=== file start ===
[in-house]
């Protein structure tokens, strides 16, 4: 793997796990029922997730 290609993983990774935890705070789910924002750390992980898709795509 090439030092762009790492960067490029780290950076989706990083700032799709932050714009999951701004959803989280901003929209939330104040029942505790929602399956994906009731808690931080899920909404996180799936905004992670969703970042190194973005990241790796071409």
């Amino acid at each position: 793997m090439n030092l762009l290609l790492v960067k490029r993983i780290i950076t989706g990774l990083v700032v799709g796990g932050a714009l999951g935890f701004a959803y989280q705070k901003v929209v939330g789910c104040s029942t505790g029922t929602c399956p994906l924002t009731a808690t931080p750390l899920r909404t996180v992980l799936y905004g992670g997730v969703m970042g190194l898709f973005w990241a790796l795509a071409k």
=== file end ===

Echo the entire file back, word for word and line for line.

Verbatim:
[in-house]
């Protein structure tokens, strides 16, 4: 793997796990029922997730 290609993983990774935890705070789910924002750390992980898709795509 090439030092762009790492960067490029780290950076989706990083700032799709932050714009999951701004959803989280901003929209939330104040029942505790929602399956994906009731808690931080899920909404996180799936905004992670969703970042190194973005990241790796071409």
């Amino acid at each position: 793997m090439n030092l762009l290609l790492v960067k490029r993983i780290i950076t989706g990774l990083v700032v799709g796990g932050a714009l999951g935890f701004a959803y989280q705070k901003v929209v939330g789910c104040s029942t505790g029922t929602c399956p994906l924002t009731a808690t931080p750390l899920r909404t996180v992980l799936y905004g992670g997730v969703m970042g190194l898709f973005w990241a790796l795509a071409k």